Give your shower or tub a makeover with tile. With a few basic skills and the right tools, it's an attainable weekend project.

By BH&G Editors
Updated November 20, 2020
David A Land

You spend time in your bathroom every day, so why not make it beautiful? Installing tile around your shower or tub can spruce up your bathroom with a more sophisticated look and provide an opportunity to customize the space with your personal style. Choose a bold, colorful tile that will make a statement, or go for classic appeal with a white subway tile treatment. We'll show you how to tile a shower enclosure or tub surround, including tips on achieving a clean look and a waterproof finish. Expect to spend about 20 minutes per square yard to prepare and set the tile, and make sure you're comfortable with using hand tools, a cordless drill, and trowels. Depending on the size of your shower and your expertise level, the project can be accomplished in a few days. Follow these step-by-step instructions to learn how to install tile around a shower or bathtub.

  • Working time 10 hrs
  • Start to finish 2 days
  • Difficulty Kind of Hard
  • Involves Tiling, Caulking
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What you need

Tools
Materials
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How to do it

Step 1

Waterproof and Prep Layout

Because a shower enclosure is a wet installation, you must waterproof the walls and the framing. Use felt paper with cement backerboard but not with greenboard or waterproofed gypsum board.

Tiling around a bathtub introduces additional challenges. If the tub is level, set a full tile at its top edge. To help hide the awkward appearance of an out-of-level tub, make the bottom row of tiles at least three-fourths of a tile high.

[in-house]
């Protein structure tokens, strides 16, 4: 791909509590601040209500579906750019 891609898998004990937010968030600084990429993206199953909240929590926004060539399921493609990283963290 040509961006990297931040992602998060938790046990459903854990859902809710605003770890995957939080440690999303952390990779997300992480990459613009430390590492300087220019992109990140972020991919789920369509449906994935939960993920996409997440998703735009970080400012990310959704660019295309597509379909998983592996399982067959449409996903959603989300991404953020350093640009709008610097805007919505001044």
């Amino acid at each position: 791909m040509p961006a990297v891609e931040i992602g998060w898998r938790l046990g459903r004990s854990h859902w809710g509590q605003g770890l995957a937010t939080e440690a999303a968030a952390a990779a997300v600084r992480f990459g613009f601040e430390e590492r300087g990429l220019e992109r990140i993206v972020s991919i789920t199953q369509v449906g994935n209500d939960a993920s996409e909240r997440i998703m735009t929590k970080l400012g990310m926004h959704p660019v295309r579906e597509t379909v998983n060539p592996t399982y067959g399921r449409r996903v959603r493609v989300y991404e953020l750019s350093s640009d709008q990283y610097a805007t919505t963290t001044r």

For a shower enclosure, extend the tile and the backerboard at least 6 inches above the showerhead. For a tub surround only, install the backerboard and tile 12 inches above the tub.

When tiling around a tub, mark the first layout line at the vertical edge of the tile next to the tub. Follow the order shown in the diagram to snap the rest of the lines. If the tub is level, start with a full tile at its rim. If it is not level, start the first row of full tiles at least three-fourths of a tile above the rim.

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Step 2

Apply Cement

Apply asphalt roofing cement to the flange or rim of the tub. This is the place where most tub and shower surrounds fail; if water gets into this joint, it will migrate upwards and down into the floor. The asphalt cement seals the tub to the waterproofing felt or 4-millimeter poly sheet.

Step 3

Apply Felt Paper

Cut a piece of felt paper long enough to turn all corners and cover the surface in a single run. Apply asphalt mastic to the studs, then staple the paper, warming it with a hair dryer before pressing it into the corners. Overlap top pieces on lower ones and seal overlaps with asphalt mastic.

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Step 4

Cut and Fit Backerboard